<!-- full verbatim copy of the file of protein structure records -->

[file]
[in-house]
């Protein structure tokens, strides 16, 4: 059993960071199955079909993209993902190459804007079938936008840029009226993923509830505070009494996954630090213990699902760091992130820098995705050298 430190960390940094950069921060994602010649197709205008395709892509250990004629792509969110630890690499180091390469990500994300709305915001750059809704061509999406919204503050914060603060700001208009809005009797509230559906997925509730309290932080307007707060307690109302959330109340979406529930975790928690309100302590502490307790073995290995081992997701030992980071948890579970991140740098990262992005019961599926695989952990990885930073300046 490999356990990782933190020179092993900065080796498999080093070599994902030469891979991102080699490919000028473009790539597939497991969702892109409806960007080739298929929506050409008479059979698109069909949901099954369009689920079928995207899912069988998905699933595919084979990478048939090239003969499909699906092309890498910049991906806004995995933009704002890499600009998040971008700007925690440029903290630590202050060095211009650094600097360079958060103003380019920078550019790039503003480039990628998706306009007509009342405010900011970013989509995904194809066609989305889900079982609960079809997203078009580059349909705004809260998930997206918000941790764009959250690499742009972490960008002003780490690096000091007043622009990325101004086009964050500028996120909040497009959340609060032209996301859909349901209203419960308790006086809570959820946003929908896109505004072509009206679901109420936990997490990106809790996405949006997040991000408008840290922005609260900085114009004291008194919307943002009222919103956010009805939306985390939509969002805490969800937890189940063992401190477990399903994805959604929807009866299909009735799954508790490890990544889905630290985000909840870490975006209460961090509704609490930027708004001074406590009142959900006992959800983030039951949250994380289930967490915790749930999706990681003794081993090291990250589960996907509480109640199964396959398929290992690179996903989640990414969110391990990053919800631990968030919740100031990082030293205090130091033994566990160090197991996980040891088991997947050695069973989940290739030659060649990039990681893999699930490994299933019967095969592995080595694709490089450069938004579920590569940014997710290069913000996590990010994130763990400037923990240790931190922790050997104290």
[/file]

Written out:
[in-house]
């Protein structure tokens, strides 16, 4: 059993960071199955079909993209993902190459804007079938936008840029009226993923509830505070009494996954630090213990699902760091992130820098995705050298 430190960390940094950069921060994602010649197709205008395709892509250990004629792509969110630890690499180091390469990500994300709305915001750059809704061509999406919204503050914060603060700001208009809005009797509230559906997925509730309290932080307007707060307690109302959330109340979406529930975790928690309100302590502490307790073995290995081992997701030992980071948890579970991140740098990262992005019961599926695989952990990885930073300046 490999356990990782933190020179092993900065080796498999080093070599994902030469891979991102080699490919000028473009790539597939497991969702892109409806960007080739298929929506050409008479059979698109069909949901099954369009689920079928995207899912069988998905699933595919084979990478048939090239003969499909699906092309890498910049991906806004995995933009704002890499600009998040971008700007925690440029903290630590202050060095211009650094600097360079958060103003380019920078550019790039503003480039990628998706306009007509009342405010900011970013989509995904194809066609989305889900079982609960079809997203078009580059349909705004809260998930997206918000941790764009959250690499742009972490960008002003780490690096000091007043622009990325101004086009964050500028996120909040497009959340609060032209996301859909349901209203419960308790006086809570959820946003929908896109505004072509009206679901109420936990997490990106809790996405949006997040991000408008840290922005609260900085114009004291008194919307943002009222919103956010009805939306985390939509969002805490969800937890189940063992401190477990399903994805959604929807009866299909009735799954508790490890990544889905630290985000909840870490975006209460961090509704609490930027708004001074406590009142959900006992959800983030039951949250994380289930967490915790749930999706990681003794081993090291990250589960996907509480109640199964396959398929290992690179996903989640990414969110391990990053919800631990968030919740100031990082030293205090130091033994566990160090197991996980040891088991997947050695069973989940290739030659060649990039990681893999699930490994299933019967095969592995080595694709490089450069938004579920590569940014997710290069913000996590990010994130763990400037923990240790931190922790050997104290």